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lized man; but opening the flood-gates of immorality, lieentiousness, and vice, to poison, corrupt, feduce, and enervate the objects of her tyranny and the victims of her power ;—and, laftly, to complete the fum of her turpitude, and to brand her name with infamy indelible, blafphemously renouncing the Creator of the world, exchanging the worship of God for the veneration of a ftrumpet, and converting his house into a temple of prostitution. We have seen this nation, thus violating every law human and divine, and confiftent only in fin, nearly fucceed, against all rational ground of expectation, and all probable chance of fuccefs, in the accomplishment of a scheme not lets wild and vifionary than it was daring and nefarious; a fcheme which had for its object, nothing less than the subjugation of all the neighbouring ftates, and the general revolution of Europe!-When we confider the vaft inadequacy of her means to the attainment of her object; and the apparently infurmountable difficulties which she had to fubdue ;when we farther confider that, without the adoption of a line. of conduct, on the part of her adverfaries, at direct variance. with all the known fprings of human action, in immediate oppofition to every maxim of policy and every principle of intereft ;-resulting from abfolute infatuation, and bearing the strongest characteristics of that infanity, which in the body politic as in the natural body, leads to the commiffion of fuicide-when we confider that, without this extraordinary combination of circumftances, which it were the height of folly to expect, and a belief in the existence of which nothing fhort of experience could juftify, fuccefs was impracticable; we cannot but defcry in fuch events, the hand of providence uplifted to chaftife a finful world, and felecting, as the inftrument of his vengeance, the most finful nation in that world, in order to increase its humiliation and to aggravate its punishment !-The reflections which this awful confideration muft fuggeft it is not our prefent purpose to pursue.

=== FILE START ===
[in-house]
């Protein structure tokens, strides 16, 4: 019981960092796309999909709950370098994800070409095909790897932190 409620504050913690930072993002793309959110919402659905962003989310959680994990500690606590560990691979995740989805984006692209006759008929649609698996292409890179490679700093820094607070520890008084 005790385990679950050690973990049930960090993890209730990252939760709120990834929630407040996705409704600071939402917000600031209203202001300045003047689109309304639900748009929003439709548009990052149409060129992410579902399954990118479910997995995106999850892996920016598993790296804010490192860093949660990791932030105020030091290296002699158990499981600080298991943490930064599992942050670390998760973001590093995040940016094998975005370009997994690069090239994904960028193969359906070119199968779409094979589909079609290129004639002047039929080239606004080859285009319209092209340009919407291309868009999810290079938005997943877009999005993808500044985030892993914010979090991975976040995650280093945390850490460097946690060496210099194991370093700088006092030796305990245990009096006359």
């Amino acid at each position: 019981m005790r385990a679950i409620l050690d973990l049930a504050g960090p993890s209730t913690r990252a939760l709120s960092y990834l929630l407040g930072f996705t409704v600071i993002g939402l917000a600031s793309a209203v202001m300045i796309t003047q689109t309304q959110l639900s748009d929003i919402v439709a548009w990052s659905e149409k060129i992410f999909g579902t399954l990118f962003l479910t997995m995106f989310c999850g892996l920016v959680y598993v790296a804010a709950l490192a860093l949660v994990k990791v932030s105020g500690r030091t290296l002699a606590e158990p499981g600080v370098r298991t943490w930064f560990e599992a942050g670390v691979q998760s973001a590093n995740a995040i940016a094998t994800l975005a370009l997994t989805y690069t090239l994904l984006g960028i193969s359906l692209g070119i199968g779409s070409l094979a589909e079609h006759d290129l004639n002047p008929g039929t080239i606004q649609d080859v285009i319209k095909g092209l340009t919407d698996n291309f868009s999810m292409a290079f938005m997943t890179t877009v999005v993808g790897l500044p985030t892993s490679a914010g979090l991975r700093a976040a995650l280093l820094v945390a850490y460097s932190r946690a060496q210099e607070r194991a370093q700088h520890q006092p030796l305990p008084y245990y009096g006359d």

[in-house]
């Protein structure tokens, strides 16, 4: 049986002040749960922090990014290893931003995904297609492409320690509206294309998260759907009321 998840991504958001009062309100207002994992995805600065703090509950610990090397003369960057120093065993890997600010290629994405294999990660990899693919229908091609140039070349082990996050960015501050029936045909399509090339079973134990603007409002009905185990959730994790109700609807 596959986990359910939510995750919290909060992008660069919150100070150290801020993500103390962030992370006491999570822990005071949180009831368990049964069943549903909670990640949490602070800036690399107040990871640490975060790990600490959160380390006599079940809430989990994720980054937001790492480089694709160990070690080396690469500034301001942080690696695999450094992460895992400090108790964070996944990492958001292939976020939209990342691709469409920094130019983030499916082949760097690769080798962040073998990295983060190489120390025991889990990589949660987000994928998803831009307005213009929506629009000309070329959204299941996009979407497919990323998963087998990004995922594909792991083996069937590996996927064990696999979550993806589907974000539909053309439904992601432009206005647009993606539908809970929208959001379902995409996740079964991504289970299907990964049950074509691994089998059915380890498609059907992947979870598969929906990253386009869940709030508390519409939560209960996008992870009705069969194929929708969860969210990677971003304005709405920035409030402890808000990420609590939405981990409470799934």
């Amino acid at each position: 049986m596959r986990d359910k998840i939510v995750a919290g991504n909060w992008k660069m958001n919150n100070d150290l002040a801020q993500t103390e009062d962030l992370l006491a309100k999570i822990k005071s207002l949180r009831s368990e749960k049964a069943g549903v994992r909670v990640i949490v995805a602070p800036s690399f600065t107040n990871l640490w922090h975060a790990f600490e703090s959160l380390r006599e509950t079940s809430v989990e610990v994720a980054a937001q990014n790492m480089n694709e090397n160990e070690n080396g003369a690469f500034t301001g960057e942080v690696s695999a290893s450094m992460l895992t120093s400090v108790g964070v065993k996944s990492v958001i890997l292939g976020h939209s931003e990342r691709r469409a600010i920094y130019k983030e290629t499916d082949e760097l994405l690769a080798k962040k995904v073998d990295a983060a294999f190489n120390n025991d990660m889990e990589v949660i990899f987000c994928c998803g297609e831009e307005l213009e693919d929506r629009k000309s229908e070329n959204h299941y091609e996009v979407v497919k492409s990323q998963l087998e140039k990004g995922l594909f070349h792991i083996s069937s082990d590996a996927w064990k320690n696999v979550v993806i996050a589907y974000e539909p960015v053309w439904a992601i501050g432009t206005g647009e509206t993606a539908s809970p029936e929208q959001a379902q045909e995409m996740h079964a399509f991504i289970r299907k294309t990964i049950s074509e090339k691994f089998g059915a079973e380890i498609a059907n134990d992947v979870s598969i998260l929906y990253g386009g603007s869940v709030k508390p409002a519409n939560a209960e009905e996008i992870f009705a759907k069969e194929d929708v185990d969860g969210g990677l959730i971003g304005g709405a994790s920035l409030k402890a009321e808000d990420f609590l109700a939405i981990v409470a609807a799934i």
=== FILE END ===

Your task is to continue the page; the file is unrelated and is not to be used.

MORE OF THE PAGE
The feries of calamities which followed the battle of Marengo have so far decided the fate of the continent, as to leave it entirely at the mercy of the French Republic, which may now prefcribe the terms of peace to her vanquished enemy.The precife nature of thofe terms will depend, upon her private conventions with her crowned allies, and upon her farther schemes of revolution, aggrandizement, and conqueft, in other quarters. But it requires no ftretch of political fagacity to foretell; that the boundaries of the republic will be extended to the Rhine, to the German Ocean, and to the Mincio, including, of course, the baftard Republics to which the has given birth, and which, for all purposes of Government, will conftitute an integral part of the Republic of France.